Roberto: “I developed a phobia against phones during the darkest times that I have still not got over. I still don’t have a phone. But the worst was when our daughters answered. They would try to explain but ended up crying. The people from the bank said ‘your parents are thieves, they are criminals’.”
There were also cases where the banks threatened parents to get social services to take their children into care. Naturally, these experiences often lead to anxiety, depression and anger.
Half a million households have been evicted from their houses in Spain as a result of the financial crisis
From dispossession to resistance
But the stories of the four interviewees quoted above are not ones of powerlessness and hopelessness. They are all part of the Spanish social movement Plataforma de Afectados por la Hipoteca (PAH) or Platform for the Mortgage-Affected. Through the PAH, Susanna first obtained debt eradication and social housing at affordable rent. Then, after becoming a leading figure in PAH Barcelona and helping hundreds of households to do the same, she began working for the city council with housing issues.
Ana also achieved debt eradication after years of struggle and negotiating with the bank with the support of the PAH. She lives in the same flat that the bank wanted to evict her from, but now as a social tenant. Roberto lives in a flat in a building belonging to a bank that the PAH has occupied with the aim of forcing the council to appropriate it and have it as social housing. The PAH have been struggling for the right to housing and against the profiteering of the financial sector that has taken place to the detriment of Spanish households, by using a combination of civil disobedience and campaigns to change the law.
Seven days at PAH Barcelona - Introduction to the Platform for the Mortgage-Affected and Social Movement 'PAH'
The PAH builds its resistance against the banks and the state on the personal experiences of its members. Together, they stop each other from getting evicted by gathering to block the way of bailiffs and police. This is generally successful and saving each other’s homes builds a strong camaraderie in the movement. Listening to a family thank a hundred people who have turned up and managed to stop an eviction is a heartfelt experience that shows the capacity of collective agency.
The PAH also occupies bank branches to force banks to negotiate debt eradication and social housing provision for one or more households. Some of these occupations have lasted weeks and they can be an outlet for the emotions that many people feel:
Maria: “That first bank occupation was [like a huge relief]. Getting rid of all those fears, feeling all that adrenaline. I ended up really tired but like floating. All that anger that we had inside, there that day we let it go. And I said: My God!, nobody can stop me now. All the fear that I had and now nobody can stop me.”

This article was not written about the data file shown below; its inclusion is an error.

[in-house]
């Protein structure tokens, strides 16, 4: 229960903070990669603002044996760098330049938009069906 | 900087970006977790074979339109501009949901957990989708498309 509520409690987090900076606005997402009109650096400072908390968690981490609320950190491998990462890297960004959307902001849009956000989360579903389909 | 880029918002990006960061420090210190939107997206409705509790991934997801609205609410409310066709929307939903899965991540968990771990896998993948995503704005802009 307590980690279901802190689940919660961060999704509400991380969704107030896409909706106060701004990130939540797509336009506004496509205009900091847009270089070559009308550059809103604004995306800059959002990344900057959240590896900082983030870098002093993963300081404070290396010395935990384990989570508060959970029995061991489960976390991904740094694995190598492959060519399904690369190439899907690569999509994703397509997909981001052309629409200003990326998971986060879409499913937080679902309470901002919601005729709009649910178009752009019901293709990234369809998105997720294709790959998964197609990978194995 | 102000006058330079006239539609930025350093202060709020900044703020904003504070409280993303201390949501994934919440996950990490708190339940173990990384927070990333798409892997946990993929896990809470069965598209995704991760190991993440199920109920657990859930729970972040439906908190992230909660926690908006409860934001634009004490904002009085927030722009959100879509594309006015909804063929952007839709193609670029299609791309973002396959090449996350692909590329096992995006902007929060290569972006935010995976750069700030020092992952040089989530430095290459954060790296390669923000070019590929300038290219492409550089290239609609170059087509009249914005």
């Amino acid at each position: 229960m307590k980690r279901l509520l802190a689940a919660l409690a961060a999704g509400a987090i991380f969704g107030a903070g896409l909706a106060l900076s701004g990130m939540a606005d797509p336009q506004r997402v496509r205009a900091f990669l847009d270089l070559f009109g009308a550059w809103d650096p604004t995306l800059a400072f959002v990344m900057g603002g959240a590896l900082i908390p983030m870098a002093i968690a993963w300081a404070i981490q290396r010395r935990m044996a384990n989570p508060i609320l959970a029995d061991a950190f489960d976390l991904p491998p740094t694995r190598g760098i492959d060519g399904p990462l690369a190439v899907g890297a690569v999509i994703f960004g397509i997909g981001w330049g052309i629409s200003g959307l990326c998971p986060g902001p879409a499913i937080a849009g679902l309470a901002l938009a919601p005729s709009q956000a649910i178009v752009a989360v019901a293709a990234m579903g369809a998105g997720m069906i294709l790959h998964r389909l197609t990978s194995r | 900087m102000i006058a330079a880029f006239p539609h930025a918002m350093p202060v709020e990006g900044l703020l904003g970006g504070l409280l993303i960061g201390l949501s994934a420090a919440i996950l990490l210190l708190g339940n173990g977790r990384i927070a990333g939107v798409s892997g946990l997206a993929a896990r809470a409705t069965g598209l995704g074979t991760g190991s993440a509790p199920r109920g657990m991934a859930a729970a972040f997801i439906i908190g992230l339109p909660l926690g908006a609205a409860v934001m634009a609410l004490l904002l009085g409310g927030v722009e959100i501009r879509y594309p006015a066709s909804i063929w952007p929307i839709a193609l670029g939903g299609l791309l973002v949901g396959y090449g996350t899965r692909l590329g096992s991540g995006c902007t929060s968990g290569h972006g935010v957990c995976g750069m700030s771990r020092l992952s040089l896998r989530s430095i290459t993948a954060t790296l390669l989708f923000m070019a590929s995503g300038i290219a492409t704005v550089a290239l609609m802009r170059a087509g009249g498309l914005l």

The PAH occupies a branch of the Spanish banking group BBVA
One thing that is remarkable with the PAH’s campaigning is that people actually win their individual struggles with the bank and obtain debt eradication and social housing by stopping evictions, occupying banks and squatting. The PAH calls these achievements ‘small great victories’. This means that there is a constant stream of people, victims of the housing crisis, who become political activists that fight for each other and for a radical overhaul of Spanish housing and mortgage legislation and politics. To be sure, they are up against mighty enemies in the form of multinational banks and Wall Street vulture funds, but the struggle continues. Building resistance on everyday experiences of crisis and dispossession is something that others can learn from and something that shows the importance of looking for the everyday when we study the economy. Not just because we should care about people’s experiences out of compassion, but because people are agents for change when acting collectively without fear.
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Colau, A. & Alemany, A., 2012. Mortgaged Lives, Barcelona: Cuadilatrelo de Libros. Available at: https://www.joaap.org/press/pah/mortgagedlives.pdf
Di Feliciantonio, C., 2017. Social Movements and Alternative Housing Models: Practicing the “Politics of Possibilities” in Spain. Housing, Theory and Society, 34(1), pp.38–56. Available at: http://dx.doi.org/10.1080/14036096.2016.1220421.
Di Feliciantonio, C., 2016. Subjectification in Times of Indebtedness and Neoliberal/Austerity Urbanism. Antipode, 48(5), pp.1206–1227. Available at: http://doi.wiley.com/10.1111/anti.12243.
García-Lamarca, M., 2017. From Occupying Plazas to Recuperating Housing: Insurgent Practices in Spain. International Journal of Urban and Regional Research, 41(1), pp.37–53.
PAH, Plataforma de Afectados por la Hipoteca – website of the platform for the mortgage affected
De la burbuja a la Obra Social/From the bubble to community housing – video with english subtitles
These photos Show the Reality of Spain’s Housing Crisis – photo series by the Time Magazine